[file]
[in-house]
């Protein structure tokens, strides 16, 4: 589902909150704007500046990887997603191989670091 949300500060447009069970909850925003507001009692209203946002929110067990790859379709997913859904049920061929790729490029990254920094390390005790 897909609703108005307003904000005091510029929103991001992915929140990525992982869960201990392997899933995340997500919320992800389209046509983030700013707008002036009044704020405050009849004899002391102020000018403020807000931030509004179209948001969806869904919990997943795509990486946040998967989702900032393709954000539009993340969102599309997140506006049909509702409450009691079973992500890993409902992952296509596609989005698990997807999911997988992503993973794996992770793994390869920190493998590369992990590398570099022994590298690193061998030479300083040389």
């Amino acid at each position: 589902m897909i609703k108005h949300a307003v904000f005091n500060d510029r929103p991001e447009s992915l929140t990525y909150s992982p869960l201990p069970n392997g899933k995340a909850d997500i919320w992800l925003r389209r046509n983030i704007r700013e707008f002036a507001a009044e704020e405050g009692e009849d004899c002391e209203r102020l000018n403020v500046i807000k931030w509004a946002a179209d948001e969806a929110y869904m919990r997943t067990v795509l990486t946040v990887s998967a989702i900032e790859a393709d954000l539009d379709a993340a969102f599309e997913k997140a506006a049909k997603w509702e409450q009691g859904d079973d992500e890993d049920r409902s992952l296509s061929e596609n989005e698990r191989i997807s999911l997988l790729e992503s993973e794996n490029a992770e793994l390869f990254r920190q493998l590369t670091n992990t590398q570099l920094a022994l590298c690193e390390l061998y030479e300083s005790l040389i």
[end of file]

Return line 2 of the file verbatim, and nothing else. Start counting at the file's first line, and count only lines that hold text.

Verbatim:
């Protein structure tokens, strides 16, 4: 589902909150704007500046990887997603191989670091 949300500060447009069970909850925003507001009692209203946002929110067990790859379709997913859904049920061929790729490029990254920094390390005790 897909609703108005307003904000005091510029929103991001992915929140990525992982869960201990392997899933995340997500919320992800389209046509983030700013707008002036009044704020405050009849004899002391102020000018403020807000931030509004179209948001969806869904919990997943795509990486946040998967989702900032393709954000539009993340969102599309997140506006049909509702409450009691079973992500890993409902992952296509596609989005698990997807999911997988992503993973794996992770793994390869920190493998590369992990590398570099022994590298690193061998030479300083040389």